Ironically, one of the bigger challenges our team faces is not slacking off but working too hard. By setting a schedule and committing to it, you will make sure you are mentally sharp on the job and well balanced in your life overall.
8. Shut off alerts and notifications.
It is difficult to focus on a task, project or phone call when you are seeing and hearing beeps and seeing alerts from Slack, email and social media. We encourage our team to disable their Slack and email notifications when they are trying to do deep work.
It's just as important for your mental health to shut down these alerts when you are not working, so your phone is not a 24/7 reminder of what is waiting for you at work.
9. Use or lose music for mental focus.
Some of our team loves music when they work, others need silence. I happen to like classical music or the app Coffitivity when I am trying to concentrate.
10. Leverage the power of the outdoors.
An amazing study has shown that spending just five minutes in nature can improve your mood. And nature does not have to be a remote hiking trail. A park bench in the city or a chair on your porch works just as well.
Get outside as often as you can during the work day for a mental health boost.
Working from Home: The Emotional
Working from home can be lonely, especially if you are used to being surrounded by your coworkers all day. Our team is comprised of individuals who thrive in solitude and individuals who get their energy by being with others.
The most successful virtual teams are committed to make sure that along with the required full team events, they offer social opportunities for those who need them – and the permission to not participate for those who don’t.
11. Regular check ins and updates.
Scheduling regular check ins – in pairs, as teams – keeps people connected and engaged in the company as a whole. Our team has Thoughtful Thursdays each week for agency wide trainings and business updates. This is an opportunity for the full team to be together and get on the same page.
12. Practice employee listening.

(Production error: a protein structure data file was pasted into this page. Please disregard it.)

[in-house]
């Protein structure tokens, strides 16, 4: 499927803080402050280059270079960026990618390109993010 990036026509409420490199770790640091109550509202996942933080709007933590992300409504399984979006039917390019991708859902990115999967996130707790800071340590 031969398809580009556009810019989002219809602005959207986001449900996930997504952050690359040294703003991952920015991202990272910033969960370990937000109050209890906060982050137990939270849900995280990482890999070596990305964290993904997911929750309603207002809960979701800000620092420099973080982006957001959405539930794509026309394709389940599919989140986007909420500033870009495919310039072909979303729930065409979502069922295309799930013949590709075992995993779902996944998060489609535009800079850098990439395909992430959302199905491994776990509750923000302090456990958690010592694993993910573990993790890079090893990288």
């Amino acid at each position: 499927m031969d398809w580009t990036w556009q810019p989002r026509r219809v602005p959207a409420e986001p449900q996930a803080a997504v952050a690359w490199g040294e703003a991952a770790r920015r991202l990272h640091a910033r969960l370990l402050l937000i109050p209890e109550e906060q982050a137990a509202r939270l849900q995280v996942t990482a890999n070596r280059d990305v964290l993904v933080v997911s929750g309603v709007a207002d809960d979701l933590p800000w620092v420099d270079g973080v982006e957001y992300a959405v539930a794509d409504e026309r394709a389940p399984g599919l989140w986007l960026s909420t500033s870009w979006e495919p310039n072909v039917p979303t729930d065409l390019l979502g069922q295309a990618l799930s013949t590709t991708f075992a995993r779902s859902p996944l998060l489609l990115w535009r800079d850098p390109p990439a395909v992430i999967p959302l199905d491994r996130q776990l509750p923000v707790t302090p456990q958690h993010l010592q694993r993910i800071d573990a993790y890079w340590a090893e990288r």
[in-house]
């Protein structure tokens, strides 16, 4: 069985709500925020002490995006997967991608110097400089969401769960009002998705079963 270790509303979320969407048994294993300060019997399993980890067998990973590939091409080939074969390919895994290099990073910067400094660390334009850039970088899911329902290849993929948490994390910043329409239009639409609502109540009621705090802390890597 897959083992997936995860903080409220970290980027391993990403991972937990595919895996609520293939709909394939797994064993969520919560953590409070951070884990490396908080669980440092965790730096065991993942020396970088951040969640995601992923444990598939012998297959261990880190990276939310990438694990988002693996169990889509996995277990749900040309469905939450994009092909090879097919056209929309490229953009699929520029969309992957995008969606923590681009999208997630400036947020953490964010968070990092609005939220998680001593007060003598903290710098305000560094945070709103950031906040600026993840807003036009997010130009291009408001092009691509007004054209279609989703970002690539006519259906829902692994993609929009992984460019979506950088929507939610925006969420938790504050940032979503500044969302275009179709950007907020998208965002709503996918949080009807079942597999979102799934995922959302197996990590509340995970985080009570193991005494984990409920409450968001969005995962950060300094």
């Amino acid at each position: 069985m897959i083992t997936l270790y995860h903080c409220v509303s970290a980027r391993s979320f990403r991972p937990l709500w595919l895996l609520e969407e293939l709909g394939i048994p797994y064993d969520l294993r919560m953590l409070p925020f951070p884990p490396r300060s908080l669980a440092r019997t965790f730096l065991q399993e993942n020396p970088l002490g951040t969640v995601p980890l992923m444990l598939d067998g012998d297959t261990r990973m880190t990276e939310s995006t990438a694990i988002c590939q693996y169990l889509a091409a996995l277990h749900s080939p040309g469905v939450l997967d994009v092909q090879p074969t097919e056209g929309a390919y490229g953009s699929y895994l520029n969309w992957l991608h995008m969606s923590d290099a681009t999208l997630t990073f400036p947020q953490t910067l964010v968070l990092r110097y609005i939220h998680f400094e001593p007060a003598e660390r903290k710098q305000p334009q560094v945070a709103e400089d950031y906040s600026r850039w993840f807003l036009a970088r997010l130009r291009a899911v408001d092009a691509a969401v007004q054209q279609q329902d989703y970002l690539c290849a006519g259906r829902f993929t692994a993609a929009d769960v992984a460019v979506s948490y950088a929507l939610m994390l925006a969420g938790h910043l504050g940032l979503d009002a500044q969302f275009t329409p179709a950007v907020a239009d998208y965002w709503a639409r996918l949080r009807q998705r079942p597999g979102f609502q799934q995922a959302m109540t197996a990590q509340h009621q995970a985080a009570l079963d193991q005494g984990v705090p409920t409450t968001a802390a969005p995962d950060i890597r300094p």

If you supervise virtual workers, create ways that you can keep your finger on the pulse of how they are feeling and doing in their jobs. Our client wrote a great piece on keeping work from home employees engaged during COVID-19.
We ask our team to email us their monthly highs and lows as a way to stay in touch. These emails help us see trends, red flags and things to celebrate on a regular basis. Employee NPS surveys are also a great tool to hear from your team. These can be done with a simple Google form or Survey Monkey tool. We borrowed our NPS questions from HubSpot, who asks all employees, on a scale of 1 to 10, (1) How happy are you working at HubSpot? and (2) How likely are you to refer someone to apply to work at HubSpot?
13. Use video as much as possible.
Choose video over audio only as often as you can when working from home. Whether you are hosting or attending a client call or a virtual after hours with coworkers, turn your camera on. It is the easiest, most effective way to be connected to others. Just remember the get dressed tip above!
14. Designate a fun Slack channel.
Creating an online space or email thread where your team can share Friday funnies or random silliness does wonders for rapport. At PMG, we have #Random, #Recipes, and #FridayFunny Slack channels that are very popular with our team and keep us all laughing and connected during the week.
15. Get together in person when you can.
Even though we have always been 100% virtual, we appreciate the power of in person and schedule regular coworking days for team members who live near each other to work in the same place. We also have a 3-day May and October team retreat for professional development and team building. Nothing can ever replace the energy and good vibes of physically being together.
Final Thoughts on Strategies for Remote Work
It’s worth noting that working from home right now is happening under extraordinarily unusual times. People are feeling anxious about their health and their loved ones, overwhelmed by young children at home full time, and uncertain about finances and their future.
Understanding that none of us are at our best physically, mentally or emotionally will help you and your team to navigate working from home more successfully. And when this time is over and circumstances normalize a bit, you may find that while you resisted work from home in the past, you can see the real benefits and balance it can bring.
Finally, it’s no surprise that a lot of content has been published about working from home strategies in recent days.
Here are some good ones we have come across:
- 8 Tips to Make Working from Home Work for You
- 32 WFH Tips You Can Do Right Now
- 20 Tips for Working from Home
- How to Focus Amidst the Distractions
- Trello Blog – Great Resource as Virtual Employer
- Where to Sit When Working from Home
Looking for more? Head to our COVID-19 Resource Center for more advice, tips, and business resources.
And, if you're curious – see how the PMG team has been spending their quarantine.